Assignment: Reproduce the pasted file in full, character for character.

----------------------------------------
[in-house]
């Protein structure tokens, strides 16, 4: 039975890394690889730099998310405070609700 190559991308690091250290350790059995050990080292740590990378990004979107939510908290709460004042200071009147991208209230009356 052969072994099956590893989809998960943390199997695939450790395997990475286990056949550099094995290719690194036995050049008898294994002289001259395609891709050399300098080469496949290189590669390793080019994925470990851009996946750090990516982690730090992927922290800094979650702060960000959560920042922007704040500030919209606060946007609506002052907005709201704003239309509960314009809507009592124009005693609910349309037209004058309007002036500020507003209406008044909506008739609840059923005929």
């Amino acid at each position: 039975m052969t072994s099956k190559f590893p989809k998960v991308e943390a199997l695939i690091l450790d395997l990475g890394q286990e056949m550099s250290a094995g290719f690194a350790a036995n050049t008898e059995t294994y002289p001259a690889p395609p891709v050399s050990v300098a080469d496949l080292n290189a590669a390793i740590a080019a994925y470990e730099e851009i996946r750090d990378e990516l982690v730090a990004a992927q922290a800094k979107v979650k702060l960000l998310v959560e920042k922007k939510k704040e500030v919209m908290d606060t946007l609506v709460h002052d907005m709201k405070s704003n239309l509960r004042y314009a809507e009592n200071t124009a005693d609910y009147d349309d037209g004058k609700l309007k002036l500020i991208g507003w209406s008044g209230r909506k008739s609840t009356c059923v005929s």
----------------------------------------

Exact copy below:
[in-house]
């Protein structure tokens, strides 16, 4: 039975890394690889730099998310405070609700 190559991308690091250290350790059995050990080292740590990378990004979107939510908290709460004042200071009147991208209230009356 052969072994099956590893989809998960943390199997695939450790395997990475286990056949550099094995290719690194036995050049008898294994002289001259395609891709050399300098080469496949290189590669390793080019994925470990851009996946750090990516982690730090992927922290800094979650702060960000959560920042922007704040500030919209606060946007609506002052907005709201704003239309509960314009809507009592124009005693609910349309037209004058309007002036500020507003209406008044909506008739609840059923005929």
């Amino acid at each position: 039975m052969t072994s099956k190559f590893p989809k998960v991308e943390a199997l695939i690091l450790d395997l990475g890394q286990e056949m550099s250290a094995g290719f690194a350790a036995n050049t008898e059995t294994y002289p001259a690889p395609p891709v050399s050990v300098a080469d496949l080292n290189a590669a390793i740590a080019a994925y470990e730099e851009i996946r750090d990378e990516l982690v730090a990004a992927q922290a800094k979107v979650k702060l960000l998310v959560e920042k922007k939510k704040e500030v919209m908290d606060t946007l609506v709460h002052d907005m709201k405070s704003n239309l509960r004042y314009a809507e009592n200071t124009a005693d609910y009147d349309d037209g004058k609700l309007k002036l500020i991208g507003w209406s008044g209230r909506k008739s609840t009356c059923v005929s």